What does an equitable economy look like?
- Essential Common Future
- Network Leaders
We’ve said it before: capitalism is broken, especially for people of color.
The systemic barriers that exacerbate wealth inequality, such as shareholder primacy and racialized lending practices, continue to maintain a harmful power imbalance. Despite a growing economy, wealth inequality continues to increase.
We live in a time of deep questioning. With Larry Kramer, President of the William and Flora Hewlett Foundation, offering criticism on neoliberal paradigms, and Anand Giridharadas, author of Winners Take All, setting off a tidal wave of concern around social impact investing, we are in desperate need of ideas. Moreover, we require solutions that will ensure the sustainability of our shared future, one that is equitable and inclusive of all of us.
Over the past ten years, we’ve been curating a network of leaders who are actively creating viable alternatives by democratizing finance, supporting rural entrepreneurial ecosystems, and closing the racial wealth gap. They’re tackling the most entrenched, systemic economic problems in North America.
By working alongside these individuals, we’ve come to believe that the solutions for a better future already exist.In fact, community leaders are already defining how a more equitable economy can work.To truly transform our economy, we believe those in power must then recognize, support and spread these solutions.
Take Tomás Durán, a 2016 BALLE Fellow and President of Concerned Capital. Tomás realized that manufacturing jobs in his Los Angeles community — primarily held by people of color — were disappearing as baby boomer business owners entered retirement. Businesses were rapidly closing, relocating, or merging — which proved to be a major disruption to the local economy.
While supporters of social innovation tend to prefer opportunities to build new businesses, Tomás didn’t see a need for that. Instead, he saw a missed opportunity: the transition of ownership to employees.
Tomás was not only mitigating job loss, he was developing a new paradigm for succession planning. He realized that most owners of manufacturing businesses were white baby boomers, while their employees were people of color. Without opportunities to build wealth, the racial wealth gap has persisted. By transitioning ownership, employees are able to build personal, and eventually intergenerational, wealth.
Tomás is not alone. Over the past several decades, a number of promising solutions to redress wealth inequality have cropped up: land trusts, public banks, and community benefit agreements are just a few. Some of these economic solutions have been more popularized more than others. ESOPs (employee stock ownership plans), for example, have been recognized by Congress as a tax-advantaged retirement plan since 1974. Other solutions, like the transition of ownership, are less institutionalized. Still, through our work, we’ve found that community-led solutions consistently address these overlooked needs.
Take our rural economies. We’re suffering from systemic underinvestment in rural communities nation-wide, as job loss plagues towns across the United States. Still, as Laura Zabel, a 2018 BALLE Fellow and Executive Director at Springboard for the Arts in Minnesota writes, solutions to build rural economies are abundant:
“It’s illogical to assume that an Ivy League think tank is the best home for good thinking about rural America…the way forward for communities that have suffered from systemic neglect, underinvestment and extraction of resources comes from the people who understand the nuances, cultures and meaning of those places best…the good news is that people in those places are coming up with innovative ideas based on their unique cultures and contexts every day.”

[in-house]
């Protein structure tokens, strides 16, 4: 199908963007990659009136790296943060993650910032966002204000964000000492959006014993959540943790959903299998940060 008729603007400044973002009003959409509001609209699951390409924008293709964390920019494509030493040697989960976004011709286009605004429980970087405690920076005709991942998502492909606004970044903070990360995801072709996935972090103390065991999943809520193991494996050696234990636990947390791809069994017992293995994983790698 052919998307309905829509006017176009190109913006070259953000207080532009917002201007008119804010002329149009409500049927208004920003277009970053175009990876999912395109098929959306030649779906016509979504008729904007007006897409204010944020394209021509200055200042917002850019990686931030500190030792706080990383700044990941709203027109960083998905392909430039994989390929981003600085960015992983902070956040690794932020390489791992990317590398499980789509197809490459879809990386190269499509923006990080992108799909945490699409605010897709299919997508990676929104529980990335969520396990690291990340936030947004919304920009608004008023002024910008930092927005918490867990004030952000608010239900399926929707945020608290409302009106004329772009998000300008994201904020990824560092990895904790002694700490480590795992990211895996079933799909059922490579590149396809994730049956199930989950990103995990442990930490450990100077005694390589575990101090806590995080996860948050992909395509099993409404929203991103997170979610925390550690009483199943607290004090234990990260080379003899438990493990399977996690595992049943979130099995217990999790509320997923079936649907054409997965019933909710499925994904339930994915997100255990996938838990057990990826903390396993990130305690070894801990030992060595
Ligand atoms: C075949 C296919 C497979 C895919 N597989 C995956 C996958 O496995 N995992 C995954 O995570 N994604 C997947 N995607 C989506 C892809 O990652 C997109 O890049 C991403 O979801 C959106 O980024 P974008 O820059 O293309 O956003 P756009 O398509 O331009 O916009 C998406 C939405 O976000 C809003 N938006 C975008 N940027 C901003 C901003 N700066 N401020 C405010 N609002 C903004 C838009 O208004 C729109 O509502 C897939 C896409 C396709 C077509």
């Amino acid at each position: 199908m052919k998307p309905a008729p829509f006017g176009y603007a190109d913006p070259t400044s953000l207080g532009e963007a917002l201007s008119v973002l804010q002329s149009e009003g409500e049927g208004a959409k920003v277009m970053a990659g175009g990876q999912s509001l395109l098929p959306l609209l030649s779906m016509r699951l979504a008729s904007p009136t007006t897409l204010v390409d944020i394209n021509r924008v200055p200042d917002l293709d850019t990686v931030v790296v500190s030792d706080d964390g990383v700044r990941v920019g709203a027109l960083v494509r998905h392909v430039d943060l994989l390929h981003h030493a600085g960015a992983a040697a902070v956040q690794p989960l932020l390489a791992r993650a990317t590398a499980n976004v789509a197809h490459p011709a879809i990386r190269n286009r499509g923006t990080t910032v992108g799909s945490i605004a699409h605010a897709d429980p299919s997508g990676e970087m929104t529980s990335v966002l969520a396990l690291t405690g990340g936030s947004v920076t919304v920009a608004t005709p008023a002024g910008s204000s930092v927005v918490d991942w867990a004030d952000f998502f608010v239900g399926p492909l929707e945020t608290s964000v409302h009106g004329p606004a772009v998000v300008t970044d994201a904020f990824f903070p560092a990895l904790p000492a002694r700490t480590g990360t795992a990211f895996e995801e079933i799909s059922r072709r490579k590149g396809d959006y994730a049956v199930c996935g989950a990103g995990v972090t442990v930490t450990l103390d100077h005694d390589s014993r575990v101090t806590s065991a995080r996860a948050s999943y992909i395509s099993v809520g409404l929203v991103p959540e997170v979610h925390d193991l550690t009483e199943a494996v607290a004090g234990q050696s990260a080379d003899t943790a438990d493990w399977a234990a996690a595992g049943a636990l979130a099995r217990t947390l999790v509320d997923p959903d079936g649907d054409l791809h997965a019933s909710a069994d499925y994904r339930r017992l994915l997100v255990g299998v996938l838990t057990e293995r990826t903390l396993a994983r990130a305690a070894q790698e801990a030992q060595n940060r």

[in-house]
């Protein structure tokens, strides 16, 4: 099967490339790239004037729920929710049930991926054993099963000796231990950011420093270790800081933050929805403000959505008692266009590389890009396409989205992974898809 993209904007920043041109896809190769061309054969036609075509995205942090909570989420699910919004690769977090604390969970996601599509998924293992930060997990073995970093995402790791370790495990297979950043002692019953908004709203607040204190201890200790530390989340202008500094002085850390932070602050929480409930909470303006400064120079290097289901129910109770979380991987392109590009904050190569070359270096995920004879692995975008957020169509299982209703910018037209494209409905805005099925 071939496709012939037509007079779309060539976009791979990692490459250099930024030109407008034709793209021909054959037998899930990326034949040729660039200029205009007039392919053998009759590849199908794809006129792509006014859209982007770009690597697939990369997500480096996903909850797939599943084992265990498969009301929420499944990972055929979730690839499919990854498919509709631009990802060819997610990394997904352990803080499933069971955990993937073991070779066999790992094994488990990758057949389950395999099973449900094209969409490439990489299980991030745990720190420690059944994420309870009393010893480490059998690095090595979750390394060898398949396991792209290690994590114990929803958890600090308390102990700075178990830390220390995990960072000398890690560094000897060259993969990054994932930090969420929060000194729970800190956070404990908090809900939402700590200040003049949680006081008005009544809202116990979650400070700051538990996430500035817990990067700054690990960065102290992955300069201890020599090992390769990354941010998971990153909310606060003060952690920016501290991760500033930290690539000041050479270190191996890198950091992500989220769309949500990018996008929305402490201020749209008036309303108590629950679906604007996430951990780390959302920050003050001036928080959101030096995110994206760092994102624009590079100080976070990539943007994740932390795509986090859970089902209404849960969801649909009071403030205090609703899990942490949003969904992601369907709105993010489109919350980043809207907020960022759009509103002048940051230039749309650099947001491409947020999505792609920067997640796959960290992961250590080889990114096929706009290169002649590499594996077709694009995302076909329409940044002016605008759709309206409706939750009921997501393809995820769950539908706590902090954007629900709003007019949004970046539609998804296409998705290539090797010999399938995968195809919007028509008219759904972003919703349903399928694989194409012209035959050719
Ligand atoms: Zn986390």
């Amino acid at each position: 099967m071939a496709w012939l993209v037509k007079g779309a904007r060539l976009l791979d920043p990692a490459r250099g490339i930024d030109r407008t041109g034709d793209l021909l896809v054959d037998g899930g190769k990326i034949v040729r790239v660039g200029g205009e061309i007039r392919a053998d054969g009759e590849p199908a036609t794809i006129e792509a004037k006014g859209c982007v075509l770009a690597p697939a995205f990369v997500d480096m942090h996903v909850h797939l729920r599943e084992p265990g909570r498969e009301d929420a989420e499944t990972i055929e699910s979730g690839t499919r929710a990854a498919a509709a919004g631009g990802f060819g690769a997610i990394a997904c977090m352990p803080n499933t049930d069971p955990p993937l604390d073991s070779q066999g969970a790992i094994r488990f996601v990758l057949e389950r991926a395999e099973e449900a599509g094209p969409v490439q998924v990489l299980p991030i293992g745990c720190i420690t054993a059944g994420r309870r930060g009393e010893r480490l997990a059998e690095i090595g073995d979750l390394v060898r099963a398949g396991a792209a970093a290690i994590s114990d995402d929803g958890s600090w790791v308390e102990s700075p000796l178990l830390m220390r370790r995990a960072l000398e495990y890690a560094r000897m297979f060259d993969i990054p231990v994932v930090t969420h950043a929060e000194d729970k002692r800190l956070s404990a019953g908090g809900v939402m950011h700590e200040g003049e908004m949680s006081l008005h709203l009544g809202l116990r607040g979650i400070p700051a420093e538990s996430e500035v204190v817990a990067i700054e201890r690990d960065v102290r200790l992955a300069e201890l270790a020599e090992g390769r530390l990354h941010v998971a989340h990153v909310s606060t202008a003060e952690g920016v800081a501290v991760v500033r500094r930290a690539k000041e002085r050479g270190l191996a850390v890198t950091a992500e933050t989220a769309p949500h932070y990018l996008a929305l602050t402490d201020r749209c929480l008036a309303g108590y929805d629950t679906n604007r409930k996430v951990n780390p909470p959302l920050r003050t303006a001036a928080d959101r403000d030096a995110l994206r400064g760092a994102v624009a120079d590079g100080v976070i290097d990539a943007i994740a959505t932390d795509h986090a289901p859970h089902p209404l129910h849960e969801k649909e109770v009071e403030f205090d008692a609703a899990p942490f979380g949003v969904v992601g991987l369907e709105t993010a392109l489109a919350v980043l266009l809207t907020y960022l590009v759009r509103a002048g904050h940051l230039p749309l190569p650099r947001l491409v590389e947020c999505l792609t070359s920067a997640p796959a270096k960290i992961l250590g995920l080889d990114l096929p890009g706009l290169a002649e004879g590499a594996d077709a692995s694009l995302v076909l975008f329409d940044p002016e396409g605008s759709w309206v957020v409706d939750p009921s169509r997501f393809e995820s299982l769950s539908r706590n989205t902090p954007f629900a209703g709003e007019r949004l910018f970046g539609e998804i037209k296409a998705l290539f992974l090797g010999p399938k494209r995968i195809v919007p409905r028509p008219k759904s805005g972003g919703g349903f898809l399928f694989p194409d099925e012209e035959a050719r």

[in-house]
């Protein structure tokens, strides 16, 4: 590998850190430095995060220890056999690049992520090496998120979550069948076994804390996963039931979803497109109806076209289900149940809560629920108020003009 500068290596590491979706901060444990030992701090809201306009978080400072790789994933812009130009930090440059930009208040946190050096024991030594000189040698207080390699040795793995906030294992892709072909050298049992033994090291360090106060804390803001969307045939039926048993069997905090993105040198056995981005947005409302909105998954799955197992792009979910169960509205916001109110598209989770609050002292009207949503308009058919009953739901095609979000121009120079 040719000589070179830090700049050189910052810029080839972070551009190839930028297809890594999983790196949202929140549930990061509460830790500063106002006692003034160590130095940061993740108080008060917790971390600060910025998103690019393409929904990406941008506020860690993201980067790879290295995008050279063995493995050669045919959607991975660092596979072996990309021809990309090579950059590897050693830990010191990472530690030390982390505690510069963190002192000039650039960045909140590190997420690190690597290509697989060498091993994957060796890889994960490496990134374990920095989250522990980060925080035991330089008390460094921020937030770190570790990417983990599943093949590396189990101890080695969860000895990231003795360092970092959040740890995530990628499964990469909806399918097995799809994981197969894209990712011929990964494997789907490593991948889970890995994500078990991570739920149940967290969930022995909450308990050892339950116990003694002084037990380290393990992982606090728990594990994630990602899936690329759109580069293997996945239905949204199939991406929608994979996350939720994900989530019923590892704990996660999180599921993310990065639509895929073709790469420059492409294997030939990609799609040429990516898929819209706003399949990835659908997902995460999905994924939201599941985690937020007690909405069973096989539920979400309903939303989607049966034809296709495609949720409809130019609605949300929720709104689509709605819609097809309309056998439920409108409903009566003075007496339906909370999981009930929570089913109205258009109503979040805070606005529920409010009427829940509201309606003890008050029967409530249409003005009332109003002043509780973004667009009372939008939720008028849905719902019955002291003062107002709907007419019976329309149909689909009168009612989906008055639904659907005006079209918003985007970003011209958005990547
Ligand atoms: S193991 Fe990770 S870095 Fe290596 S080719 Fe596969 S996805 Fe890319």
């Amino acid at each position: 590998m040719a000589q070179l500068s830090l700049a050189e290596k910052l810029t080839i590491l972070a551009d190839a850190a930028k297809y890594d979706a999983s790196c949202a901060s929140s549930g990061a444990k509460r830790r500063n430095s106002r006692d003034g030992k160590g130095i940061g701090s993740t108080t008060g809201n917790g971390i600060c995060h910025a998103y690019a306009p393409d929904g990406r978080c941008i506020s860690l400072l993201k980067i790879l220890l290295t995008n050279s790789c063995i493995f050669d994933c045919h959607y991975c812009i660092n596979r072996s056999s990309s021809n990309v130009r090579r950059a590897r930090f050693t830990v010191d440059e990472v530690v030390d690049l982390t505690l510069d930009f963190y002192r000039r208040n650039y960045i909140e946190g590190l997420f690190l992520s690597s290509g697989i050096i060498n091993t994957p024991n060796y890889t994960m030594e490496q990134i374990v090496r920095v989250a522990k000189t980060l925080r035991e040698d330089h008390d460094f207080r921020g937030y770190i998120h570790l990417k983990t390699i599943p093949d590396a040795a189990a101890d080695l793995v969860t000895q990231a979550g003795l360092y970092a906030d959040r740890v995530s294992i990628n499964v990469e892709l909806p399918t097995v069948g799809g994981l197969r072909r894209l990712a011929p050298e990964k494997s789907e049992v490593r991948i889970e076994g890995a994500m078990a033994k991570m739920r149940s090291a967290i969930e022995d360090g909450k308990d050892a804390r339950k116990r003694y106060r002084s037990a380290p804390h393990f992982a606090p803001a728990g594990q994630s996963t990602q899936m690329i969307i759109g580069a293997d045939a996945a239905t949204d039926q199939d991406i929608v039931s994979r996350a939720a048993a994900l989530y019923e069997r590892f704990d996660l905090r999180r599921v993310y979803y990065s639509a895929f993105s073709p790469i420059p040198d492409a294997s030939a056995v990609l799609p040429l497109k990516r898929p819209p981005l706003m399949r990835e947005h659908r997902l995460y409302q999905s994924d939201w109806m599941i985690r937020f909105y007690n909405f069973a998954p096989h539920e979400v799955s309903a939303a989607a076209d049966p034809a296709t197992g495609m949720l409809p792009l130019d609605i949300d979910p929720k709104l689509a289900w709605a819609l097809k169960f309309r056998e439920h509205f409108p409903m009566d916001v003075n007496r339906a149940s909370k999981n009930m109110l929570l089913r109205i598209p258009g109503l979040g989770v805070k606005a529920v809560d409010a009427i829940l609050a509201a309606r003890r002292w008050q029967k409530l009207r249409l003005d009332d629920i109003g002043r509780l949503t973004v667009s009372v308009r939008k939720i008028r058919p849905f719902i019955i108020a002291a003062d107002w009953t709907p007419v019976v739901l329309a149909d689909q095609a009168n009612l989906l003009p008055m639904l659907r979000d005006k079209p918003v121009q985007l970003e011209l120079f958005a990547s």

Local leaders are pillars in supporting rural economies.
Kimber Lanning, a 2011 BALLE Fellow and Executive Director of Local First Arizona, is exemplary of this. Over 2 million people in Arizona live outside of big cities in the state. Local First’s work is integral to the sustainable development of these rural communities.
One of the primary work areas of Local First Arizona Foundation is running the Arizona Rural Development Council (AZRDC), the state’s official federally-recognized State Rural Development Council, born of the National Rural Development Partnership. This federal program supports cross-partnership development of rural areas. Recently, however, the number of states who maintain such a council has dwindled dramatically; Arizona and others have failed to invest the resources needed to support these councils.
If not for Local First’s support, Arizona would be without this integral body. Local First provides a wide variety of critical supports for equitable economies in the state, including their business accelerator, Fuerza Local, which provides small business development support to Spanish-speaking entrepreneurs, an essential and neglected service in the region, and provides local lending options to eight under banked counties in Arizona.
In order to recognize these solutions, we must fundamentally change how we identify and resource these ideas.
Those most directly impacted by injustice have the greatest insight into opportunities for change. Trusting local leaders to define their own problems and develop solutions is the smartest way to build the economies we need, and beyond critical when working with distressed and marginalized communities.
There is no shortage of ideas, only an undervaluing of them.
Economic innovations are varied, nuanced and often surprising. While many of the struggles that we face are shared, it is essential that our solutions are diverse.
Though applying these solutions to complex (and often deeply rooted) problems across varied communities may seem daunting, where will be if we continue down our current path?